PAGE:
Partitioning drive for Windows 10 backup?

Discussion in 'Windows 10' started by Rootbot, Dec 25, 2017.

  1. Rootbot

    Rootbot MDL Novice

    Dec 25, 2017
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    I am trying to do the process from r/piracy where you install windows 10 ltsb, (its called: "Full guide - installing and activating windows 10 ltsb")

    But I have many games and files I don't want to lose. Is it possible for me to

    1. Make another partition (2)

    2. Put my files on partition 2

    3. Install windows LTSB on partition 1

    4. Move the things from partition 2 back to partition 1

    5. Delete partition 2

    6. Add the partition 2 space back to partition 1
     
  2. endbase

    endbase MDL Guru

    Aug 12, 2012
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    Possible but not easy to do so good luck with finding the right answer which will be provided soon I guess
     
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  3. pisthai

    pisthai Imperfect Human

    Jul 29, 2009
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    It's dependent the Installer Version used by the App! If the Installer gives you the possibility for to choose the Destination for that install, it may work just fine. Just keep in mind, that those didn't mind you could just start the App/Game from a different Windows Installation, even you use the exact same version, architecture etc.! If that App/Game need to add some files and for sure some settings etc. to the Windows Partition, that may end up with errors in case you need to use a different Windows Installation!

    That said, you've to be careful and expect something may happen! Don't expect it will work! I on my own used only one Game which you just could install at any Location/Drive/Partition you want and it still will work just fine and that Game is X-Plane (all Version)!
     
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  4. rockyanexpert

    rockyanexpert MDL Junior Member

    Mar 6, 2010
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    Creating/deleting partition is easy - use paragon partition manager.
     
  5. pf100

    pf100 MDL Addicted

    Oct 22, 2010
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    #5 pf100, Dec 26, 2017
    Last edited: Dec 26, 2017
    For years I've updated non-updateable Windows versions like this (works with xp through 10):
    1) Boot from a linux flash drive or if you prefer, the Windows Recovery Environment (WRE) or something else. The reason for Linux is that it doesn't care about Windows file permissions and will move every file without problems that you may encounter using the windows recovery environment, but it's your choice. You don't have to know how to use linux if you use it, we're just going to make folders and move stuff with the file manager.
    2) Using the linux file manager, or with WRE make a folder on the Windows system drive (X:\ or whatever) called "Old Windows". you can call it anything except "Windows.old".
    3) Cut and paste the contents of the entire drive to that folder (usually only takes a few seconds).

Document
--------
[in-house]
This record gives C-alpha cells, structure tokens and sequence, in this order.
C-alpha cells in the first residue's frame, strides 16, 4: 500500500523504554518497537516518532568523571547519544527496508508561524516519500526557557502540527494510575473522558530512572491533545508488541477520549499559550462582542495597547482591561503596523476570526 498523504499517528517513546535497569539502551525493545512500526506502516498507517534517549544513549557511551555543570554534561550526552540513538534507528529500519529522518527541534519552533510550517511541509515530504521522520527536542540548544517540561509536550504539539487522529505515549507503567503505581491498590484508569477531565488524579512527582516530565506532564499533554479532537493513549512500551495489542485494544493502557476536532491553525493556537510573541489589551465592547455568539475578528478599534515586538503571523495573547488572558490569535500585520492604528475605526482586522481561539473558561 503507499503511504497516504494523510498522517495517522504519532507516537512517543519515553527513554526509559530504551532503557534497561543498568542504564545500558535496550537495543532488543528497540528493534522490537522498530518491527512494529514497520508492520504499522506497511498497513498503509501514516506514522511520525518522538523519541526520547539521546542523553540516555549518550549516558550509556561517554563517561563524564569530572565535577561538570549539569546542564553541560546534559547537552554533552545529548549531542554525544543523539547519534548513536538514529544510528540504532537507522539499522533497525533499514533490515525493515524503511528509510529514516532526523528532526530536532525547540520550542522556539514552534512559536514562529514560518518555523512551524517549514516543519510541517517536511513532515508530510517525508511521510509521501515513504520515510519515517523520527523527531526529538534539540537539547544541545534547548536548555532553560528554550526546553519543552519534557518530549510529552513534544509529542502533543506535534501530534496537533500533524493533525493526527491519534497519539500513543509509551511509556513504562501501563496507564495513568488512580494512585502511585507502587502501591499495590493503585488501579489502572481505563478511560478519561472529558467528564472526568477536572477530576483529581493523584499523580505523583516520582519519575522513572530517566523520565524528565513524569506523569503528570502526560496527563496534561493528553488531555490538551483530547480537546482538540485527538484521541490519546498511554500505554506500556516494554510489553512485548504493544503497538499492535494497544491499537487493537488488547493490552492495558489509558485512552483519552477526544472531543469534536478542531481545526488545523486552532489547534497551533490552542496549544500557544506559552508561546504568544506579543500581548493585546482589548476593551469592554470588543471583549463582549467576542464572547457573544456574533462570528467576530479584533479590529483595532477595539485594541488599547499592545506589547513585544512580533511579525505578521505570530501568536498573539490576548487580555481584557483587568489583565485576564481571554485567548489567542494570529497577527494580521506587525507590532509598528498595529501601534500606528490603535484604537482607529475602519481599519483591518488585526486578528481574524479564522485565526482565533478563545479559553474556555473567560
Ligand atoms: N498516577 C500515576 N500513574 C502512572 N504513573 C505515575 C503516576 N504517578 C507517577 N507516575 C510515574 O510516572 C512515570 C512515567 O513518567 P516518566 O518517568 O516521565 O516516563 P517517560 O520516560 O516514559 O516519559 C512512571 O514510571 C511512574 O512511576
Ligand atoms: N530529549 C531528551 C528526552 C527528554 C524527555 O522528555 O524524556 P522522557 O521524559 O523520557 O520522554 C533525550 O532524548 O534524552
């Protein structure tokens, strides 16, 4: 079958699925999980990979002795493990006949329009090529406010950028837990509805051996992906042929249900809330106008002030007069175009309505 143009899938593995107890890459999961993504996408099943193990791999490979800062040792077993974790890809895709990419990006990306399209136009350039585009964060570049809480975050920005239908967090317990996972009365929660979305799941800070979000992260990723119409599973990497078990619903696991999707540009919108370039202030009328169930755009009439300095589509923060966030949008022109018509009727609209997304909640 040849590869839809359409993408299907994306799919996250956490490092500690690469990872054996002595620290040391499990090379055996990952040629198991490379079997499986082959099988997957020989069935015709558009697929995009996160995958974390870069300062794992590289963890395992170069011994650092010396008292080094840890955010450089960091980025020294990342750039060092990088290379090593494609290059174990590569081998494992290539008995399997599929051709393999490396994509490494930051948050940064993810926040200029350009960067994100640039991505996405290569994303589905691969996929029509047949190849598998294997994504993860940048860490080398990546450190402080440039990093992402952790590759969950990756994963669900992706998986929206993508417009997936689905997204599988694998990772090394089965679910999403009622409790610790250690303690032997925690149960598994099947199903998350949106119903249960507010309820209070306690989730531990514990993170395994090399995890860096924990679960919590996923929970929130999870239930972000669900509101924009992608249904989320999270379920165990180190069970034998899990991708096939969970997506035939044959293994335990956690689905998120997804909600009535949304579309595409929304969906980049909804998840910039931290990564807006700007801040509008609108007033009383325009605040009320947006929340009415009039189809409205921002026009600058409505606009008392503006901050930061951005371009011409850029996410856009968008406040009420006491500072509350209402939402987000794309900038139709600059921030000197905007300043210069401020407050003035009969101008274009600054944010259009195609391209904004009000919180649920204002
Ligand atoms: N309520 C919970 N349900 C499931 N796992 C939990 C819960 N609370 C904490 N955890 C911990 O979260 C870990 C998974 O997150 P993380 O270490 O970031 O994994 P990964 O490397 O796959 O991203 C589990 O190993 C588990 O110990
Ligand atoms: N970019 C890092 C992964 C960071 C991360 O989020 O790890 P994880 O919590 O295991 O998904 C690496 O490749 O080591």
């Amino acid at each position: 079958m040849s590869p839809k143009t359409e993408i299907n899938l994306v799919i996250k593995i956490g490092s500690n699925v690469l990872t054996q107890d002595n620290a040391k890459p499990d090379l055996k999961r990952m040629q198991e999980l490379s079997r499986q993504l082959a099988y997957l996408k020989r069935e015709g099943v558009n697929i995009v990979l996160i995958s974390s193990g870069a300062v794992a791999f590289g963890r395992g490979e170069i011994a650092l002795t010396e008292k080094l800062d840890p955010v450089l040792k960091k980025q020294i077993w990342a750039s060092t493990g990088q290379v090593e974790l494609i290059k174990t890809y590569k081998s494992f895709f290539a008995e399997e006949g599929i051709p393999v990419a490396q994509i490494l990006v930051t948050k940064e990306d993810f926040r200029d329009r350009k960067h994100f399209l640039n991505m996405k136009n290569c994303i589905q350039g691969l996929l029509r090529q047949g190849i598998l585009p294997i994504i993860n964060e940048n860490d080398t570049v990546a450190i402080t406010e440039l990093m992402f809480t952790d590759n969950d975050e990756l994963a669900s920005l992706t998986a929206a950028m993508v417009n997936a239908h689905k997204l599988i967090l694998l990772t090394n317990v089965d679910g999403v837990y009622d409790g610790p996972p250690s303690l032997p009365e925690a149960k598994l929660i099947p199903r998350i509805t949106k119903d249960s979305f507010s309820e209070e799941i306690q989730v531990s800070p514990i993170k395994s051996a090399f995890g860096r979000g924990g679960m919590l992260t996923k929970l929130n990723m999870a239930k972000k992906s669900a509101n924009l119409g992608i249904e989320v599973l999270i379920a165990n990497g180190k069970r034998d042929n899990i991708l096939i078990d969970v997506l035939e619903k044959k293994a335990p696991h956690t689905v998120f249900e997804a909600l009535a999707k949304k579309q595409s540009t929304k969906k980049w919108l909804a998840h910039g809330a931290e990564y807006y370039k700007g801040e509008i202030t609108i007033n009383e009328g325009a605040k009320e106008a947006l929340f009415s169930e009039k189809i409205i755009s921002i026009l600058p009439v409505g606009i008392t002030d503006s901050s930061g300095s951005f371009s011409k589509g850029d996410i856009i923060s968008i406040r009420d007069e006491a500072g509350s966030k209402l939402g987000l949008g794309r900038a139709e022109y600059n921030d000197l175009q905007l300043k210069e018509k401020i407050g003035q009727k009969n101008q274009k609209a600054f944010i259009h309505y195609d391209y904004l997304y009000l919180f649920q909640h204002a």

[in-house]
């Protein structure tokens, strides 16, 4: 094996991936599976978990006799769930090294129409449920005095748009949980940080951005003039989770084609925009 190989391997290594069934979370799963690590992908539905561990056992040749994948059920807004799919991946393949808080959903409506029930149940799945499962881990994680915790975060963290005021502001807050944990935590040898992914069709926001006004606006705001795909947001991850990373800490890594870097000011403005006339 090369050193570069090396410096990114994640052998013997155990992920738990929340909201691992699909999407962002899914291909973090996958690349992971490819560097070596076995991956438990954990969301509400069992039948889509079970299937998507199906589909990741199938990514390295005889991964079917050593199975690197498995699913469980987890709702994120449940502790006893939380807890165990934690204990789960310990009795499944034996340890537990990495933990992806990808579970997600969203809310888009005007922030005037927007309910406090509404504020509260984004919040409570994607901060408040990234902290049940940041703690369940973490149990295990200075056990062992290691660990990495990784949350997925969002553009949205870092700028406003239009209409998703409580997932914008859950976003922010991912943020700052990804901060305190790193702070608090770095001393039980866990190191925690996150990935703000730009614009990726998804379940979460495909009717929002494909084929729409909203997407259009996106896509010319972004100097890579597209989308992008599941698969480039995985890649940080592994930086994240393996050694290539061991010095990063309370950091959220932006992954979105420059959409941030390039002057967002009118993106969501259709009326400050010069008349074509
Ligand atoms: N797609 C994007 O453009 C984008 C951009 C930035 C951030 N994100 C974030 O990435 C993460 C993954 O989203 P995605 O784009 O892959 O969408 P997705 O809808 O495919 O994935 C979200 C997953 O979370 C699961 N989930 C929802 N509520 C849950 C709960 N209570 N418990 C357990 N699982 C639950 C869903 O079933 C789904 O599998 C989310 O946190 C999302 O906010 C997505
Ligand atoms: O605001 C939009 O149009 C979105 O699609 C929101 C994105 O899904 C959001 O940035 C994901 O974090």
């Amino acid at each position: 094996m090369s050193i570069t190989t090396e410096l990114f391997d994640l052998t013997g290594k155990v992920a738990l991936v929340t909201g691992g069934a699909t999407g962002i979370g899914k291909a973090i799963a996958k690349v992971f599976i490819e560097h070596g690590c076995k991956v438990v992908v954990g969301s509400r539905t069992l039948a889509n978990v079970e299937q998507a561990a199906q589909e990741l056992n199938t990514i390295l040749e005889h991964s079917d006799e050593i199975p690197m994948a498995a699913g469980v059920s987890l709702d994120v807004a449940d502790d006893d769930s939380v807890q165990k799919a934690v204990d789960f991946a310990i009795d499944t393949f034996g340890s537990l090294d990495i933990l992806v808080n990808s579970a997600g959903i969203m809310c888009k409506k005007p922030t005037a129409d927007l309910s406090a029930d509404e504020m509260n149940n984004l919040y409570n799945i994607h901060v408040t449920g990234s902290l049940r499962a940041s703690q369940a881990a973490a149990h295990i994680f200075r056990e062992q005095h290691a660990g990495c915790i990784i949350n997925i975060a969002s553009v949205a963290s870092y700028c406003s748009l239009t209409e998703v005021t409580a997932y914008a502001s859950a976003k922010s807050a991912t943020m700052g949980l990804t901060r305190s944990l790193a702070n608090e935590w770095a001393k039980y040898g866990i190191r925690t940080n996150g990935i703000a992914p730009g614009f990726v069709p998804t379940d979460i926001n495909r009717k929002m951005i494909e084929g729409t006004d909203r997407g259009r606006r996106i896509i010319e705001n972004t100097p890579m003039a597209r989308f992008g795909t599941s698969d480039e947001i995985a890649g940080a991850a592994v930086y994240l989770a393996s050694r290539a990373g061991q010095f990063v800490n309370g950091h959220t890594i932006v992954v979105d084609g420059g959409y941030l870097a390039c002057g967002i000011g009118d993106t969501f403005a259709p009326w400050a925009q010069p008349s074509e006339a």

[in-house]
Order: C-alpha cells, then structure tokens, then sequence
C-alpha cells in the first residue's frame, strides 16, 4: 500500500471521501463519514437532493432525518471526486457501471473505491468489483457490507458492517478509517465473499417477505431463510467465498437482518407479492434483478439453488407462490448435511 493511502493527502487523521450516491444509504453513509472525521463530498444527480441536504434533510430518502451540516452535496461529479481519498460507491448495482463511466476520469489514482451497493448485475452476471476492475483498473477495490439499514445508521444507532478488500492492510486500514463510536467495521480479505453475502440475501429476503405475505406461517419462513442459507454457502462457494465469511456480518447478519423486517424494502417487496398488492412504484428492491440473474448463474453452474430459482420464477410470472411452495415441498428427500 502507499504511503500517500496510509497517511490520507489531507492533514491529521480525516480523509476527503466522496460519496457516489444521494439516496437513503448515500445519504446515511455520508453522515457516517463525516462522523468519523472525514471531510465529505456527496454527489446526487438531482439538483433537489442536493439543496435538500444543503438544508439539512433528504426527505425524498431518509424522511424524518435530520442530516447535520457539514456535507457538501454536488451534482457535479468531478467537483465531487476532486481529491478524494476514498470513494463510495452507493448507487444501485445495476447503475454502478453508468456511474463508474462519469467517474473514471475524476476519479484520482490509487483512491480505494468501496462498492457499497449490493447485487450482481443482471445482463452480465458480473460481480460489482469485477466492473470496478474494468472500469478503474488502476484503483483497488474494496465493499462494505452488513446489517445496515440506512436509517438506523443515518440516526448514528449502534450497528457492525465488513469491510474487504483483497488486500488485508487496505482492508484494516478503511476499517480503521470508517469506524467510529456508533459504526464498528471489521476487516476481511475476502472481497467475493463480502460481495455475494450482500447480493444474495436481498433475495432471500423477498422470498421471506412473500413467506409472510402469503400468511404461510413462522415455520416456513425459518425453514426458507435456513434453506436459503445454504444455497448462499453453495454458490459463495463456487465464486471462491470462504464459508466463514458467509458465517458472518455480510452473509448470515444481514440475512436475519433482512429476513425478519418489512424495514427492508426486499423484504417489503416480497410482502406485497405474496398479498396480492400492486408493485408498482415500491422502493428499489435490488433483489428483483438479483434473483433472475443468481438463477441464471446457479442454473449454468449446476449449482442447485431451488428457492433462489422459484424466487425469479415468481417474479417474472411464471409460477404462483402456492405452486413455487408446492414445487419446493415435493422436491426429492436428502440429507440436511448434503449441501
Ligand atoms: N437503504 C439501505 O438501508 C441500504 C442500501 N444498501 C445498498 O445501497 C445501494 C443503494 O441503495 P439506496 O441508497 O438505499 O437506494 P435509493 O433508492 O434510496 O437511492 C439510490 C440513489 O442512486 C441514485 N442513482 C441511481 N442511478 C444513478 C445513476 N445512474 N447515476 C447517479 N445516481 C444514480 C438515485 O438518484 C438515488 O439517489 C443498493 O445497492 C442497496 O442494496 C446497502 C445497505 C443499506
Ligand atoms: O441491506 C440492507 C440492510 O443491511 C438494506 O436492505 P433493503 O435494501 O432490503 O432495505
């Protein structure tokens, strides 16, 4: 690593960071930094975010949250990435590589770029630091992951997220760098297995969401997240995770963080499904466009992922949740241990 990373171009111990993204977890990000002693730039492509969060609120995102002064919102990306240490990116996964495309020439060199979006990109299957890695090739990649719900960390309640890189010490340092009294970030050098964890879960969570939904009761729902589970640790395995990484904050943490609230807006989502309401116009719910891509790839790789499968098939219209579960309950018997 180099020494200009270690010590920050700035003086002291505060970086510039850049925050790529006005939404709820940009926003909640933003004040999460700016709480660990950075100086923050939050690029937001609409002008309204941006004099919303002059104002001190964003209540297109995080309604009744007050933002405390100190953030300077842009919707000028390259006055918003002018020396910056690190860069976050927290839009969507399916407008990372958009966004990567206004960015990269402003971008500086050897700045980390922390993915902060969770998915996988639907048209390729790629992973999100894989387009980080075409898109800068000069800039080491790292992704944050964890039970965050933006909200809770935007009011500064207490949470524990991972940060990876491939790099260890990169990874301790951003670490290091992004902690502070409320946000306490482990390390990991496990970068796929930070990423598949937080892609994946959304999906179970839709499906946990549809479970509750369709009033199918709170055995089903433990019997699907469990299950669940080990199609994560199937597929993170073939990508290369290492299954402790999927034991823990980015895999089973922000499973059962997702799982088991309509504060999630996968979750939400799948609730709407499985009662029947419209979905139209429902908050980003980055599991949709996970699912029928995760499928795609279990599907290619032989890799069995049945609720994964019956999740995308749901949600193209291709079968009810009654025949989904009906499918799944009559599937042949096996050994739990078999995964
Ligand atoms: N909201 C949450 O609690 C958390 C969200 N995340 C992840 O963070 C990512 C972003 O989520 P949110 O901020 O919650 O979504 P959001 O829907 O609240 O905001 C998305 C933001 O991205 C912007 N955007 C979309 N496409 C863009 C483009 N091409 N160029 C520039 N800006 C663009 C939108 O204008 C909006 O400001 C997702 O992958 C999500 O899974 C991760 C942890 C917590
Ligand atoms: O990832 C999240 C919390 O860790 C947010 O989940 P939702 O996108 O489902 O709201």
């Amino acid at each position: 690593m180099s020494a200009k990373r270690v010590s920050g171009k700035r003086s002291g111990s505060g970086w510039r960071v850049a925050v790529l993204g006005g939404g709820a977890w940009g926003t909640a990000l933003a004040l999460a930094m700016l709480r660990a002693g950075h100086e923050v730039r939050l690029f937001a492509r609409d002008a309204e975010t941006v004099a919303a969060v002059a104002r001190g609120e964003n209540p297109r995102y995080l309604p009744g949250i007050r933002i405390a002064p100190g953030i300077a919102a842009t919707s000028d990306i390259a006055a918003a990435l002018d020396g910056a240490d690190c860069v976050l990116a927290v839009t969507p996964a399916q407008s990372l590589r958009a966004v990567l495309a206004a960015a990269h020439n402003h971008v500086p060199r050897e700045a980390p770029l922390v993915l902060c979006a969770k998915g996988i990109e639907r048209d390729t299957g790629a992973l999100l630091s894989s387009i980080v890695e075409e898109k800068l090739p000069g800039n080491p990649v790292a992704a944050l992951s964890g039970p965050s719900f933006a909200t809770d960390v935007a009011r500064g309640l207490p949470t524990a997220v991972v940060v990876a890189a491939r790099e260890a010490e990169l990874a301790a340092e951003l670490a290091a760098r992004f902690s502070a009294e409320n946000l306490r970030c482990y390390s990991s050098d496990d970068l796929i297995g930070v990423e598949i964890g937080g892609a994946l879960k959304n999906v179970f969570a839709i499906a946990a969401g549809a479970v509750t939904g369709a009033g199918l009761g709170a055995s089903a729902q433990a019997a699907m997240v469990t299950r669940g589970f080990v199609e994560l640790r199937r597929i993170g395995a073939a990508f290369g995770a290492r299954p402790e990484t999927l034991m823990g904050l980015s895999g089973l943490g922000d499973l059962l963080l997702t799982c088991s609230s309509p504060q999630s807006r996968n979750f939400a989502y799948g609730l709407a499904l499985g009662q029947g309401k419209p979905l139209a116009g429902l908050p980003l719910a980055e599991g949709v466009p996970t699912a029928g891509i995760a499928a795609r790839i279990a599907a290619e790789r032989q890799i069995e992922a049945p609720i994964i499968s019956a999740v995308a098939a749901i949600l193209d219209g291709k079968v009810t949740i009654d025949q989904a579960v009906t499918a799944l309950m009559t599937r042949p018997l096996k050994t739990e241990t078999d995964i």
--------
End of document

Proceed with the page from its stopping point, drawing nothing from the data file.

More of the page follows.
4) Now your install partition has just one folder "X:\Old Windows" with your complete old install in it. Okay, now we're done with Linux or WRE (unless #6 happens).
    5) Now boot from your Windows installation media. Install any version of Windows to the same partition you had windows on before but don't format the drive during install.
    6) During install, Windows may move the "Old Windows" folder to "Windows.old". If it does, boot from the Linux flash drive or WRE again and move the "Old Windows" folder back to the root of the drive and delete the now empty "Windows.old" folder. If you don't, and you leave everything in the "Windows.old", Windows will auto-delete "Windows.old" after a period of time. You don't want that to happen.
    7) Now cut and paste the old windows folder contents to new windows folders (For instance, cut and paste all files from the "X:\Old Windows\Users\(User name)\Documents" to "X:\Users\(User name)\Documents. Then do the same with Pictures, Videos, Music, Downloads. You want to cut, not copy, so that you can eventually delete the "Old Windows" folder after you've moved everything (don't forget to save your games save game files). Ctrl-Z (Undo) is your friend.
    8) After your personal files are moved to their new location then you can move software folders to their new location. Most software won't work like that without being reinstalled. Some of it will. Most games will still work but will throw errors because you need to install directx and/or vb runtimes.
    9) After you get everything working to your satisfaction you can then delete the "X:\Old Windows" folder.
    10) This sounds complicated, but is very easy (making the linux flash drive takes the longest time) after you've done it once, and it doesn't require backing up or messing with partitions.
     
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  6. Katzenfreund

    Katzenfreund MDL Expert

    Jul 15, 2016
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    Creating and deleting partitions is easy, you can even do it live with the on-board Disk Manager.

    Avoiding loss of files is even easier, just back them up on an external drive, which you should do anyway if they are valuable.

    Moving (personal) things from one partition to another is equally easy.

    But once you've backed up your files, you can wipe the drive clean, do whatever you like with system and partitions, and them restore your files wherever you want.